The one argument of the function corresponds to a reference parameter (it is a reference parameter because it has a * in front of the variable name). The argument &savings indicates we should pass the address (location) of savings as the value to the parameter. So currsavings gets the value 258743. We then run function. To run the function we calculate one complex expression. First we multiply *currsavings * 0.05. currsavings is the address 258743, so using the indirection operator (the * in front of currsavings), we look up the floating point value at memory location 258743 (which is 1000.0) and perform the multiplication (to get 50.00). Then we add this value to *currsavings (1000.0) getting 1050.00, then store this value in *currsavings (changing it to 1050.00). The function then ends and the parameter currsavings goes away, but the change to the variable at the location 258743 (savings) remains. So the result of the function is that the variable savings is changed to 1050.00.

The Program

The program below shows an example of a function with reference parameters (ReadData) and a function that returns a value (CalcAverage). Compile the program and see what it produces. The program calculates the batting average of a baseball player by reading in a number of atbats and a number of hits. This data is read in using the function ReadData and the average is calculated using the function Calcaverage.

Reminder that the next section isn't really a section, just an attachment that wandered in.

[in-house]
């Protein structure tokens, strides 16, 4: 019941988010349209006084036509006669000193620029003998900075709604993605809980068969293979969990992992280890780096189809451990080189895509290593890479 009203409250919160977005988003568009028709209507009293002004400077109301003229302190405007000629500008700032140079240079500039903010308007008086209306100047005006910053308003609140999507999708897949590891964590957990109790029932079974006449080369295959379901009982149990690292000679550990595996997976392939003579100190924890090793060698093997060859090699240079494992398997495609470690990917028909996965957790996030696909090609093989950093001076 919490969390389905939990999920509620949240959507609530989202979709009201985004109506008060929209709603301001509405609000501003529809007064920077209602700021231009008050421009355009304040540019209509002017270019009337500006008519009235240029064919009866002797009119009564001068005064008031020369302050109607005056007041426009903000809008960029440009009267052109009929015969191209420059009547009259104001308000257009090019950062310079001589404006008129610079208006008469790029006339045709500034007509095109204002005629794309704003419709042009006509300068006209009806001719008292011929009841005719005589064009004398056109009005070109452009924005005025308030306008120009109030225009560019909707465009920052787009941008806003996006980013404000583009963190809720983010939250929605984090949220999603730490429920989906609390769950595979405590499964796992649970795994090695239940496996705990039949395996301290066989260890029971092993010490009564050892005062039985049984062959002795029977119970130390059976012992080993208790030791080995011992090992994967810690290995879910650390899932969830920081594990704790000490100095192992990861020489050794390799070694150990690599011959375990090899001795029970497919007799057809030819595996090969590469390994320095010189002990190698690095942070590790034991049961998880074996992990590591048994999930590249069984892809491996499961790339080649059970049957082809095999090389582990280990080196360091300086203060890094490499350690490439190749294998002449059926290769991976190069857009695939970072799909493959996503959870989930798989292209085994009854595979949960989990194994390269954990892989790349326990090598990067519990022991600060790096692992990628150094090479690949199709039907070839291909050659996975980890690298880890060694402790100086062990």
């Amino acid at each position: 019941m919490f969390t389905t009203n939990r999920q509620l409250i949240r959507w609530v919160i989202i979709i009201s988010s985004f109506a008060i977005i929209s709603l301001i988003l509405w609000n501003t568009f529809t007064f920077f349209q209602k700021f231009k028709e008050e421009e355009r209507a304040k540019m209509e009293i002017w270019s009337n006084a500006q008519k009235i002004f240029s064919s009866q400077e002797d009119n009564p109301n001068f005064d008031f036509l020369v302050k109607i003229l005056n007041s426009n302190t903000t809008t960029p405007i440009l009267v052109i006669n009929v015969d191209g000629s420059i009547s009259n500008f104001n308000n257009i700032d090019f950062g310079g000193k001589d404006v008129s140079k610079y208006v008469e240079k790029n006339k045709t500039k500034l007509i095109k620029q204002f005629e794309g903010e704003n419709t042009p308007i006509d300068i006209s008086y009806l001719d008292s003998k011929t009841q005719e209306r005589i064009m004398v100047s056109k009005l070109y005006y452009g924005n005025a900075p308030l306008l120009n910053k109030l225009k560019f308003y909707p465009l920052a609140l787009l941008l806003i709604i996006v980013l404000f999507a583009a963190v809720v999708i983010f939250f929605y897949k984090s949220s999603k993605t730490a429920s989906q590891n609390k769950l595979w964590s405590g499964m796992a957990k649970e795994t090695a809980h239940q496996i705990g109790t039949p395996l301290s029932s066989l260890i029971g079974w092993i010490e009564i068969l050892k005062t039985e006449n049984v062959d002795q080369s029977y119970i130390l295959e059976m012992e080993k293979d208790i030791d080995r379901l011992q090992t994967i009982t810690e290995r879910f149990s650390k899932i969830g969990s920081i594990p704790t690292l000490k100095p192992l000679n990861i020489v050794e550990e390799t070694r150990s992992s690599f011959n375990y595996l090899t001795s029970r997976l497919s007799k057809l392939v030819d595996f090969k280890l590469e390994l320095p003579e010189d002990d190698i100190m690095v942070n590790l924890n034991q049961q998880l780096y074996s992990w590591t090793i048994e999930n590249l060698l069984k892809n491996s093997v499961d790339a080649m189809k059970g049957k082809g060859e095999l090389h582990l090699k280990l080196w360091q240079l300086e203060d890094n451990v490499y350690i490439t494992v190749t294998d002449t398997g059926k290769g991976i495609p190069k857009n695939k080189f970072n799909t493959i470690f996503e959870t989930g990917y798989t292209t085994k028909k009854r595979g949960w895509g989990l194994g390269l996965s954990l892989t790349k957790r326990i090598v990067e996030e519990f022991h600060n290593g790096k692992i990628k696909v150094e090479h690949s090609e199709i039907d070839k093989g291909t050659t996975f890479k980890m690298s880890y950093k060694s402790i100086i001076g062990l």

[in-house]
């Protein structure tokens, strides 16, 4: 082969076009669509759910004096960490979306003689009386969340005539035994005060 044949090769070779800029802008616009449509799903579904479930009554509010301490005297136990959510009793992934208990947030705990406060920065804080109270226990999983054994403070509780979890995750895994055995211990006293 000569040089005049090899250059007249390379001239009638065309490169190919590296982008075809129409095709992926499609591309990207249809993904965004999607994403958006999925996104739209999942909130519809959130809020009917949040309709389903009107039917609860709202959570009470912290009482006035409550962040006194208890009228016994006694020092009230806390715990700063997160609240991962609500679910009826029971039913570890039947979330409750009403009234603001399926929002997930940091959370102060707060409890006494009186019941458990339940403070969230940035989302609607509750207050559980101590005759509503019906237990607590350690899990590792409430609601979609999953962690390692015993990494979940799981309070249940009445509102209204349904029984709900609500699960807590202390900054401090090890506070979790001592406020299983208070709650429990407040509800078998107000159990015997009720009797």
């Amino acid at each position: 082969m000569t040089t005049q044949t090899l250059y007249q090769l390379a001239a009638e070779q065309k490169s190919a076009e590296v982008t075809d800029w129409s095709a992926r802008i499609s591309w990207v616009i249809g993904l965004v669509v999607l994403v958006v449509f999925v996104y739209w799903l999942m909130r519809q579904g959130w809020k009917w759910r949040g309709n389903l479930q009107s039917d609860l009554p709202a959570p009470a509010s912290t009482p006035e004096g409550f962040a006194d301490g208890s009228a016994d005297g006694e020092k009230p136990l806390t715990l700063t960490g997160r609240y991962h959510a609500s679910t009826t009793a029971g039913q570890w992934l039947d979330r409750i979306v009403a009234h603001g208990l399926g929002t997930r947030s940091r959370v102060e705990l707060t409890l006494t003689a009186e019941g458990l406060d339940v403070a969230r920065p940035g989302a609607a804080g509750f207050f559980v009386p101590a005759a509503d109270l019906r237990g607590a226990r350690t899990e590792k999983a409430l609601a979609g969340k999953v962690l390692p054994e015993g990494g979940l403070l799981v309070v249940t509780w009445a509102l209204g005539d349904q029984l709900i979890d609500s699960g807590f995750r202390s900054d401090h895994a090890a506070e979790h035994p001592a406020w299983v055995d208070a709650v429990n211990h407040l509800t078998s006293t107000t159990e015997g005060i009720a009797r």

```
#include <stdio.h>

void Intro( void ) {
printf("This program calculates the batting average for a baseball\n");
printf("player after reading the #atbats and #hits for the player.\n\n");
}

void ReadData(int *atbats, int *hits) {
printf("Note that the variable atbats is actually the address of the\n");
printf("first argument in the call to ReadData, while *atbats is the\n");
printf("atbats = %d, while *atbats = %d\n\n",atbats,*atbats);

printf("Please enter the number of atbats for the player: ");
scanf("%d",atbats); /* Don't need & in front of atbats because atbats */
printf("*atbats is now %d\n",*atbats);

printf("Please enter the number of hits for the player: ");
scanf("%d",hits);
printf("*hits is now %d\n\n",*hits);
}

float CalcAverage(int atbats, int hits) {
float theaverage;

theaverage = (float) hits / atbats;

return theaverage;
}

int main( void ) {
int numatbats = 0;
int numhits = 0;
float avg;

Intro();

avg = CalcAverage(numatbats,numhits);

printf("Batting average is %1.3f\n",avg);

fflush(stdin);
getchar();
return 0;
}
```

What to do

Update the program so that it calculates the on-base percentage for a player as well as the average. For our purposes we will assume that the on-base percentage can be produced by the formula:

```  (hits + walks) / (atbats + walks)
```
To do this you should make two additions:
• Read in a third value in ReadData, the number of walks by the player. You will then need to add a variable for the walks in the main function and call ReadData with the new variable as a third argument.
• Add another function, CalculateOBP, which should return a single value correspond to the On-Base Percentage (as defined in the above formula). Your main function should call CalculateOBP and print out the value that it produces.

What to turn in

Turn in a hard copy of your final program. Also, turn in sample output showing that your code calculates the correct On-Base Percentage for several sets of sample data.